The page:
The Committee of Responsible Electors continues to focus their attention on the Town of Golden’s spending and finances after a general meeting on June 6.
The group, known as the CORE, was assembled after the municipal election last fall, with the mandate of monitoring the Town’s policies.
“We are the key organization which is monitoring the performance of the Town administration at the time and are certainly the most diligent in studying its documents and policies, especially on the financial side,” said Bruce Fairly, one of the founding members.
There were 24 people at the meeting on June 6, including a couple who were new to the group. The original concept of the CORE was to operate primarily through online communication, however the members are realizing that it might be useful to have more face to face meetings.
Since its beginning, the group is happy to see some of the initiatives that have gone through council, such as the restoration of question period and the decision to not purchase carbon offsets, for which the CORE advocated.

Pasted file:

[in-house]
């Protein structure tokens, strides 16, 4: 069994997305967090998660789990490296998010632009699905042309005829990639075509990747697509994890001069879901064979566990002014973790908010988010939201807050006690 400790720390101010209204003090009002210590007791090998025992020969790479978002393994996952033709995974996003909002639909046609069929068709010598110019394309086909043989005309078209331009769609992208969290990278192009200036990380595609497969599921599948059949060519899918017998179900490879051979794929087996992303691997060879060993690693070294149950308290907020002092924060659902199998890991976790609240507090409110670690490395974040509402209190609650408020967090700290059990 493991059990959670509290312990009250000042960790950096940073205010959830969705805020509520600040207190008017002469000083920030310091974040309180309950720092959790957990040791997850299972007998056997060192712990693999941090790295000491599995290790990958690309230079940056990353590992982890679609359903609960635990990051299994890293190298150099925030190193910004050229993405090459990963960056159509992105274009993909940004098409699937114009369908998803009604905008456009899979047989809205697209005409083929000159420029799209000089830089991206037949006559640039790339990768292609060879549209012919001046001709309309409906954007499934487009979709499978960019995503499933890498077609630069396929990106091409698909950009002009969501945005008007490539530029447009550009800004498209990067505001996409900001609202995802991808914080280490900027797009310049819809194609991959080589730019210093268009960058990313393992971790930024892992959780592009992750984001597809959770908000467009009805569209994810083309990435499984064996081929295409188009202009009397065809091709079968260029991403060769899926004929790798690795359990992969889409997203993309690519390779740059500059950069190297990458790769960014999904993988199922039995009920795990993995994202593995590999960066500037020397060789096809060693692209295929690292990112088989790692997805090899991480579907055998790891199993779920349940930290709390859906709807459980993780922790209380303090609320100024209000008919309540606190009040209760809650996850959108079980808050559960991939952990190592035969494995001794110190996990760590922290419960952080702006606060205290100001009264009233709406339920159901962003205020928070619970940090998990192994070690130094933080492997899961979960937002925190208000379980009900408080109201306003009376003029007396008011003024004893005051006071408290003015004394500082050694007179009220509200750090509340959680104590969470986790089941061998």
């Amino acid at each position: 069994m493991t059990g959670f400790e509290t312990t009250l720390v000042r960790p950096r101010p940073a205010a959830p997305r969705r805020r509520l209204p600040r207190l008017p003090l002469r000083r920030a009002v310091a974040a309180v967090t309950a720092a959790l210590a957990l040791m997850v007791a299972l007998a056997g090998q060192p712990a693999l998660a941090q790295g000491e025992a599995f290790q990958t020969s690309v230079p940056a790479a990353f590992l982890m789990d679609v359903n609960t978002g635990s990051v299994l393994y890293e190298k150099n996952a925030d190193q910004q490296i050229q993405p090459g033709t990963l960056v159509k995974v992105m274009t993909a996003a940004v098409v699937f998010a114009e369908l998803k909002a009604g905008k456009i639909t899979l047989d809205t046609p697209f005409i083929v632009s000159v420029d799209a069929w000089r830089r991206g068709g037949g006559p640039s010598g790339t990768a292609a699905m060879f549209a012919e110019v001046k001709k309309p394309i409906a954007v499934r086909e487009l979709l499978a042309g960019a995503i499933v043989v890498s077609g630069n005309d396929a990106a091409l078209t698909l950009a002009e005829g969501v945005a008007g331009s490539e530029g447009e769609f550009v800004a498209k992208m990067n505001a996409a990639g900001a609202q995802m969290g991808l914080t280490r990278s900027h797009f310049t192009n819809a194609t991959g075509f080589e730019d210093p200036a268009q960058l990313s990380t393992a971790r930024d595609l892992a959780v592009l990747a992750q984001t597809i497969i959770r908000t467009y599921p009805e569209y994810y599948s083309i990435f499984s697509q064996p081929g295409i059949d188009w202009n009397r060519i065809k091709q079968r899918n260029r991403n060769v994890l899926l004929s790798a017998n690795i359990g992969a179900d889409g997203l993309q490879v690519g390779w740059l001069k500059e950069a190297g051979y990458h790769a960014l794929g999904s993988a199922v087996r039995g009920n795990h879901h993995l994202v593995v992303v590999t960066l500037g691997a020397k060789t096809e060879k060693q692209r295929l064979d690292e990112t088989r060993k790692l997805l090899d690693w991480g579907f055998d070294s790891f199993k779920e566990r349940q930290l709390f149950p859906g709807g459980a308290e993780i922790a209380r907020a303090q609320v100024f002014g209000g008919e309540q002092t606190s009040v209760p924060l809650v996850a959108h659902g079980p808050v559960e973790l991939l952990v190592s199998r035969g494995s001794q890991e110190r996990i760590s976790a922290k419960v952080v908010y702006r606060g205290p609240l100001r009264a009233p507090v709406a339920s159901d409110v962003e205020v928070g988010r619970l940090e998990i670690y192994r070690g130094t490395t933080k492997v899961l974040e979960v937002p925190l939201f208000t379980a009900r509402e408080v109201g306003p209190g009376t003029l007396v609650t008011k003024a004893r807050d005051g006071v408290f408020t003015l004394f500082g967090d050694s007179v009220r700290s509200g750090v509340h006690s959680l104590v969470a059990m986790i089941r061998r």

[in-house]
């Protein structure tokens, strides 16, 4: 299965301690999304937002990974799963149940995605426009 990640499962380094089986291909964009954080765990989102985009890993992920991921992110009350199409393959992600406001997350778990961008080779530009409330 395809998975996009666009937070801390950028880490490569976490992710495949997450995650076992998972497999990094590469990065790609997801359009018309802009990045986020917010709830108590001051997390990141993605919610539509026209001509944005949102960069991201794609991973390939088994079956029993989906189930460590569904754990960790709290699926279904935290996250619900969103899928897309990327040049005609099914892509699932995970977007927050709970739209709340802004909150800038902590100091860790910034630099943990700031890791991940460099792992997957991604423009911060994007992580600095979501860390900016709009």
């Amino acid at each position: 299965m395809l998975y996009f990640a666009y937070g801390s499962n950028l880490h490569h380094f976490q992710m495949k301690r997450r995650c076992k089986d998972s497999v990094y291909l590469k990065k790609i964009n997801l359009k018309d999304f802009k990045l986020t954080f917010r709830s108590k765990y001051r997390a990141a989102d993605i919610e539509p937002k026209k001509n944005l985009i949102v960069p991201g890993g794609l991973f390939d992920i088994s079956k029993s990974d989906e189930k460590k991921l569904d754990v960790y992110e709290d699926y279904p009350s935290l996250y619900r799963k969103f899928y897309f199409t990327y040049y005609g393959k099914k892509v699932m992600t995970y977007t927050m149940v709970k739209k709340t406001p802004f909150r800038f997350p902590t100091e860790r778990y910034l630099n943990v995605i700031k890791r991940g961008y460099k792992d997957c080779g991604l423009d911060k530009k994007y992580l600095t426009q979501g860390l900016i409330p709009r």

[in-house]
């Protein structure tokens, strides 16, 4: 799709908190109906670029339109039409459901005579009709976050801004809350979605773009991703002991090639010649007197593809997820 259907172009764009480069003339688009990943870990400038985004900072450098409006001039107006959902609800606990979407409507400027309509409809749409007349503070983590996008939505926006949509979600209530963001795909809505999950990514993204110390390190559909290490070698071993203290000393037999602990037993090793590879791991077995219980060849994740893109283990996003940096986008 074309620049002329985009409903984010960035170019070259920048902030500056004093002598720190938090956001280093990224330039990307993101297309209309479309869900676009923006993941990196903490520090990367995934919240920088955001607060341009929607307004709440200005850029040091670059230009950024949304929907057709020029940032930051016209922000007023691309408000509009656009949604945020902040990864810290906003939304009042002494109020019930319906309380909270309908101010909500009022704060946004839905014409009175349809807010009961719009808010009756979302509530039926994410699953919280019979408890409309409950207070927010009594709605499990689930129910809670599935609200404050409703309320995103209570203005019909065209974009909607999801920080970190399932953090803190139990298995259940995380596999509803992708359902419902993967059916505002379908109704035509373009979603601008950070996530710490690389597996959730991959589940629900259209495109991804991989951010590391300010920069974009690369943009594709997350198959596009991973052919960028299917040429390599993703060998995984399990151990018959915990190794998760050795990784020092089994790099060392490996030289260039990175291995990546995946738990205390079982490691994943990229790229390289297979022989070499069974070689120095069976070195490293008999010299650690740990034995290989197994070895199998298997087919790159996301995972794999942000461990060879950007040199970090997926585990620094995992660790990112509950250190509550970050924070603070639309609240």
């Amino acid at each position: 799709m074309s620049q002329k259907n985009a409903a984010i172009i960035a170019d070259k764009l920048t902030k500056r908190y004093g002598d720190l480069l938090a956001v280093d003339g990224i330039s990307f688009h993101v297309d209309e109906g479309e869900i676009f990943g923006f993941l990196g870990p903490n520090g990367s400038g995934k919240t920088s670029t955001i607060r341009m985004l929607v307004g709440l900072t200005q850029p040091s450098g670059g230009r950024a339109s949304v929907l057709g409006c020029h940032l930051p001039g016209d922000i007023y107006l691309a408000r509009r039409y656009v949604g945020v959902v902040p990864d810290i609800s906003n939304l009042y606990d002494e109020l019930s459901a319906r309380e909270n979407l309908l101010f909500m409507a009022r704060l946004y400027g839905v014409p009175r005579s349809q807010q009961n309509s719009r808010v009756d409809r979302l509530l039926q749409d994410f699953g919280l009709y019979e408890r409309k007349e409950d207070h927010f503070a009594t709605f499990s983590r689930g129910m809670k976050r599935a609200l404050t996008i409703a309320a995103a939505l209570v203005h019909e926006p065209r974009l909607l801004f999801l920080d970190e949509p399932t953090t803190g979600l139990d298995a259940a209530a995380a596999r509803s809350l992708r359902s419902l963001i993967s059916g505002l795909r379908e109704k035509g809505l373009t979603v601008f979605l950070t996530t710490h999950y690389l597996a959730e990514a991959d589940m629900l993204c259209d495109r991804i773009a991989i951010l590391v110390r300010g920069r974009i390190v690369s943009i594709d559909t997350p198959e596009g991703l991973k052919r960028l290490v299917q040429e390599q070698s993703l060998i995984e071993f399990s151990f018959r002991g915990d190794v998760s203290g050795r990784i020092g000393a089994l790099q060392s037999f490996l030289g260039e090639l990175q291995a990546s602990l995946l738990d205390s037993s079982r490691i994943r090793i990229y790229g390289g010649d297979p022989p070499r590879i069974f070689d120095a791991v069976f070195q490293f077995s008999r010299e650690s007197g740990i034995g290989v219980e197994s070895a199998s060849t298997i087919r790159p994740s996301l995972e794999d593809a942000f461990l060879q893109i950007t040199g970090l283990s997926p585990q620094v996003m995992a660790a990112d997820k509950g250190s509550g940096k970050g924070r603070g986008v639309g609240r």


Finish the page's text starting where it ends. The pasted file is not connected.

However there was discussion at the meeting regarding the Town’s perception of the group.
“There was a fair bit of comment as to the difficulty of getting the Town administration to listen to any viewpoint with which they are not in agreement,” said Fairley.
He pointed to their feedback of the 2013 budget, which he says was not acknowledged or even considered, to demonstrate the Town’s lack of support for their efforts. Fairly thinks a better forum for communication would go a long way to solving this problem.
“CORE would support some kind of online forum which would allow parties the ability to comment on matters of public interest,” he said.
The CORE also discussed the Official Community Plan, which they believe is outdated, the need for a restructuring of managerial staff, a strategic initiatives review, and the forthcoming asset management plan, which the group is to review.
“Although there is much work to be done, the persons present (at the June 6 meeting) were unanimous in believing that CORE is performing a very useful function in the community,” said Fairley.